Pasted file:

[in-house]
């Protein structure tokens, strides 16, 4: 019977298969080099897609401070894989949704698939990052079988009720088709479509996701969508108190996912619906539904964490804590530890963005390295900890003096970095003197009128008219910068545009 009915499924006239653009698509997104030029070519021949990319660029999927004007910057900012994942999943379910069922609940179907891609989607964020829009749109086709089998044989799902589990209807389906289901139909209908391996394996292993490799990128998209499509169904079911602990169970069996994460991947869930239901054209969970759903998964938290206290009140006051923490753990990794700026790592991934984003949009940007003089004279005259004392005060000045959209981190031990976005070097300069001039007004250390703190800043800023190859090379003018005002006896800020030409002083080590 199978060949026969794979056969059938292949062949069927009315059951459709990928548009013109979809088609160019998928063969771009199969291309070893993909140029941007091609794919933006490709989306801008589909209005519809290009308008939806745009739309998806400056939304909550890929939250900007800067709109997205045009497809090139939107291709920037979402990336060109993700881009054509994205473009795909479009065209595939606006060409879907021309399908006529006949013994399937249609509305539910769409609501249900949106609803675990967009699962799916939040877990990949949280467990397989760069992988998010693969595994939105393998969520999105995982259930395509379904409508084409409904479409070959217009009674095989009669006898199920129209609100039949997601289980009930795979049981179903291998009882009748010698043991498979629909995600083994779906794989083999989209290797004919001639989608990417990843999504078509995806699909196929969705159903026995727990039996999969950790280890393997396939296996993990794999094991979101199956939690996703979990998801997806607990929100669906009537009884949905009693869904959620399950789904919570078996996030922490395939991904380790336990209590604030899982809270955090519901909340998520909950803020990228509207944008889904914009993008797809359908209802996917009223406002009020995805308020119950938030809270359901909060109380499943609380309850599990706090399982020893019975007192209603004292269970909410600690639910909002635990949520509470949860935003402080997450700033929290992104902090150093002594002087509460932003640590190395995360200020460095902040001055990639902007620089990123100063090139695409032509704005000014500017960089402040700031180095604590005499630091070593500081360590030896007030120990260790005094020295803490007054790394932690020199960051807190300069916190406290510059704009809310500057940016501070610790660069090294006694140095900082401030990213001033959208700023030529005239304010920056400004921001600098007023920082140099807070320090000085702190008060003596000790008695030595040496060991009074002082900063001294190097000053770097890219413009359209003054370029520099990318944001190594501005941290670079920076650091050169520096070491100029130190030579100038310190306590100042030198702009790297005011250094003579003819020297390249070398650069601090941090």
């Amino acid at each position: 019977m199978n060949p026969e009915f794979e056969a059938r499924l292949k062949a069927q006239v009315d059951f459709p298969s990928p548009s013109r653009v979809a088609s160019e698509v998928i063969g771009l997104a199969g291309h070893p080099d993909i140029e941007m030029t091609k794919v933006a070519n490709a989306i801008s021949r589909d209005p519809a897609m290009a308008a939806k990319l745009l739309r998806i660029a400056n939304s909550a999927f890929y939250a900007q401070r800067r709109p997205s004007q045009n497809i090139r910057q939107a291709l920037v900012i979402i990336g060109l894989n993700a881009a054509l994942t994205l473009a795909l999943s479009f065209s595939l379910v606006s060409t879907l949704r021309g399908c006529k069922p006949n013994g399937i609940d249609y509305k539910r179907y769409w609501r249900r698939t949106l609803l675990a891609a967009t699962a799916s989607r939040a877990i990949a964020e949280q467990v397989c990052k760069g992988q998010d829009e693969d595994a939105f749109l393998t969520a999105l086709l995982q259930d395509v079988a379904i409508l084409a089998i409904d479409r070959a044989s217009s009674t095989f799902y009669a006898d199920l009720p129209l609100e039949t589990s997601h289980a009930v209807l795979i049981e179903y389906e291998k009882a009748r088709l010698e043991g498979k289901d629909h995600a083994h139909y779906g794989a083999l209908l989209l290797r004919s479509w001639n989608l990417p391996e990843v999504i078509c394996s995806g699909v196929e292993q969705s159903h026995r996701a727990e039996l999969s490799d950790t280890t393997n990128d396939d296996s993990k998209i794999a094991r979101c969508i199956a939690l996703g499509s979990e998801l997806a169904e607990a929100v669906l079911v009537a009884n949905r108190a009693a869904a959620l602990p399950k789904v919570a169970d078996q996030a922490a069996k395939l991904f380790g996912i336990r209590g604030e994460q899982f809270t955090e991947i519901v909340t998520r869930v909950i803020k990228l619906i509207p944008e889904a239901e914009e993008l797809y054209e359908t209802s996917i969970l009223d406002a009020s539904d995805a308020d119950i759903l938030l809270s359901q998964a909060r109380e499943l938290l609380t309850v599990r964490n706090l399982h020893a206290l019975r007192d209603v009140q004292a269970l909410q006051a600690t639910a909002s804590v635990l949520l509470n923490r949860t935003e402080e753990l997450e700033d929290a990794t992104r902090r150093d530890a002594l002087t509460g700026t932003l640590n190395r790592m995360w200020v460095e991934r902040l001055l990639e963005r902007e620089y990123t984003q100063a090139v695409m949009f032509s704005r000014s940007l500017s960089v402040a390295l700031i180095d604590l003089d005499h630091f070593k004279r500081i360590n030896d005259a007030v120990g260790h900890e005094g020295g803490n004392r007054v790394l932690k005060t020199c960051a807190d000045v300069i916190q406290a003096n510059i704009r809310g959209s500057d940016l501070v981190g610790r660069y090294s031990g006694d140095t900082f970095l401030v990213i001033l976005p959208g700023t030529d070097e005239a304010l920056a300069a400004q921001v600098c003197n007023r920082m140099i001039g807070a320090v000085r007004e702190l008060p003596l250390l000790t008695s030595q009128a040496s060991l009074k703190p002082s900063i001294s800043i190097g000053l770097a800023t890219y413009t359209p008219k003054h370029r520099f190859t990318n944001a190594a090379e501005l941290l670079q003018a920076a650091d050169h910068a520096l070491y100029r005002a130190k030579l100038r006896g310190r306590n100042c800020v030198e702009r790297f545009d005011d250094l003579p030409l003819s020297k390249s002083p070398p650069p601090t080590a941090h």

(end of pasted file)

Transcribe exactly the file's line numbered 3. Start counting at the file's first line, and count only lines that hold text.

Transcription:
């Amino acid at each position: 019977m199978n060949p026969e009915f794979e056969a059938r499924l292949k062949a069927q006239v009315d059951f459709p298969s990928p548009s013109r653009v979809a088609s160019e698509v998928i063969g771009l997104a199969g291309h070893p080099d993909i140029e941007m030029t091609k794919v933006a070519n490709a989306i801008s021949r589909d209005p519809a897609m290009a308008a939806k990319l745009l739309r998806i660029a400056n939304s909550a999927f890929y939250a900007q401070r800067r709109p997205s004007q045009n497809i090139r910057q939107a291709l920037v900012i979402i990336g060109l894989n993700a881009a054509l994942t994205l473009a795909l999943s479009f065209s595939l379910v606006s060409t879907l949704r021309g399908c006529k069922p006949n013994g399937i609940d249609y509305k539910r179907y769409w609501r249900r698939t949106l609803l675990a891609a967009t699962a799916s989607r939040a877990i990949a964020e949280q467990v397989c990052k760069g992988q998010d829009e693969d595994a939105f749109l393998t969520a999105l086709l995982q259930d395509v079988a379904i409508l084409a089998i409904d479409r070959a044989s217009s009674t095989f799902y009669a006898d199920l009720p129209l609100e039949t589990s997601h289980a009930v209807l795979i049981e179903y389906e291998k009882a009748r088709l010698e043991g498979k289901d629909h995600a083994h139909y779906g794989a083999l209908l989209l290797r004919s479509w001639n989608l990417p391996e990843v999504i078509c394996s995806g699909v196929e292993q969705s159903h026995r996701a727990e039996l999969s490799d950790t280890t393997n990128d396939d296996s993990k998209i794999a094991r979101c969508i199956a939690l996703g499509s979990e998801l997806a169904e607990a929100v669906l079911v009537a009884n949905r108190a009693a869904a959620l602990p399950k789904v919570a169970d078996q996030a922490a069996k395939l991904f380790g996912i336990r209590g604030e994460q899982f809270t955090e991947i519901v909340t998520r869930v909950i803020k990228l619906i509207p944008e889904a239901e914009e993008l797809y054209e359908t209802s996917i969970l009223d406002a009020s539904d995805a308020d119950i759903l938030l809270s359901q998964a909060r109380e499943l938290l609380t309850v599990r964490n706090l399982h020893a206290l019975r007192d209603v009140q004292a269970l909410q006051a600690t639910a909002s804590v635990l949520l509470n923490r949860t935003e402080e753990l997450e700033d929290a990794t992104r902090r150093d530890a002594l002087t509460g700026t932003l640590n190395r790592m995360w200020v460095e991934r902040l001055l990639e963005r902007e620089y990123t984003q100063a090139v695409m949009f032509s704005r000014s940007l500017s960089v402040a390295l700031i180095d604590l003089d005499h630091f070593k004279r500081i360590n030896d005259a007030v120990g260790h900890e005094g020295g803490n004392r007054v790394l932690k005060t020199c960051a807190d000045v300069i916190q406290a003096n510059i704009r809310g959209s500057d940016l501070v981190g610790r660069y090294s031990g006694d140095t900082f970095l401030v990213i001033l976005p959208g700023t030529d070097e005239a304010l920056a300069a400004q921001v600098c003197n007023r920082m140099i001039g807070a320090v000085r007004e702190l008060p003596l250390l000790t008695s030595q009128a040496s060991l009074k703190p002082s900063i001294s800043i190097g000053l770097a800023t890219y413009t359209p008219k003054h370029r520099f190859t990318n944001a190594a090379e501005l941290l670079q003018a920076a650091d050169h910068a520096l070491y100029r005002a130190k030579l100038r006896g310190r306590n100042c800020v030198e702009r790297f545009d005011d250094l003579p030409l003819s020297k390249s002083p070398p650069p601090t080590a941090h």